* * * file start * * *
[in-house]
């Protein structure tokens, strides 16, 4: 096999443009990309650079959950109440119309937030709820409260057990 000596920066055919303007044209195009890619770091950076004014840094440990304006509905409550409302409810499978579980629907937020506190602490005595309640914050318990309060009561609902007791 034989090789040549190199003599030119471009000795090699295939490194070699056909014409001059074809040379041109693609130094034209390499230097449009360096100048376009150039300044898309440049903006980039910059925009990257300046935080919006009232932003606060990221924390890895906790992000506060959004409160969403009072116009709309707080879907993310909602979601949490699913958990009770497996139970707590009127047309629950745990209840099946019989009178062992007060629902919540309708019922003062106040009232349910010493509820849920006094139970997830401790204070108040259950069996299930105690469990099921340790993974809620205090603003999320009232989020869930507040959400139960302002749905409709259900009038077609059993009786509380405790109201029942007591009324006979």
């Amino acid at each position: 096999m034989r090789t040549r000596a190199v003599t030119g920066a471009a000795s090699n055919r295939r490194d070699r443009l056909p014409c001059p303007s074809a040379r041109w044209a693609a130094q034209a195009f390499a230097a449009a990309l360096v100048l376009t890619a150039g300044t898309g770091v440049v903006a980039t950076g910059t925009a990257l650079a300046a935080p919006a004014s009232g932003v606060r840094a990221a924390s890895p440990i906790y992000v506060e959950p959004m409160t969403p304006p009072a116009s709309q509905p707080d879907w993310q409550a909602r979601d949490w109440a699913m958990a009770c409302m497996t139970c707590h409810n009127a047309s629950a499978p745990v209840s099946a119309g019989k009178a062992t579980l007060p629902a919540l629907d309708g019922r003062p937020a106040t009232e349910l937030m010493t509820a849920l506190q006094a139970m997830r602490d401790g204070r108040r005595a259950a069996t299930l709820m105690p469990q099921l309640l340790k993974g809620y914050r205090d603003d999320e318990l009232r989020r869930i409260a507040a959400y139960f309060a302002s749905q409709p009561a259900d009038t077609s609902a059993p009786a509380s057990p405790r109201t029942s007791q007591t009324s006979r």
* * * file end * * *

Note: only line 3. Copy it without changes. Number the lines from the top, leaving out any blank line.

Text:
């Amino acid at each position: 096999m034989r090789t040549r000596a190199v003599t030119g920066a471009a000795s090699n055919r295939r490194d070699r443009l056909p014409c001059p303007s074809a040379r041109w044209a693609a130094q034209a195009f390499a230097a449009a990309l360096v100048l376009t890619a150039g300044t898309g770091v440049v903006a980039t950076g910059t925009a990257l650079a300046a935080p919006a004014s009232g932003v606060r840094a990221a924390s890895p440990i906790y992000v506060e959950p959004m409160t969403p304006p009072a116009s709309q509905p707080d879907w993310q409550a909602r979601d949490w109440a699913m958990a009770c409302m497996t139970c707590h409810n009127a047309s629950a499978p745990v209840s099946a119309g019989k009178a062992t579980l007060p629902a919540l629907d309708g019922r003062p937020a106040t009232e349910l937030m010493t509820a849920l506190q006094a139970m997830r602490d401790g204070r108040r005595a259950a069996t299930l709820m105690p469990q099921l309640l340790k993974g809620y914050r205090d603003d999320e318990l009232r989020r869930i409260a507040a959400y139960f309060a302002s749905q409709p009561a259900d009038t077609s609902a059993p009786a509380s057990p405790r109201t029942s007791q007591t009324s006979r």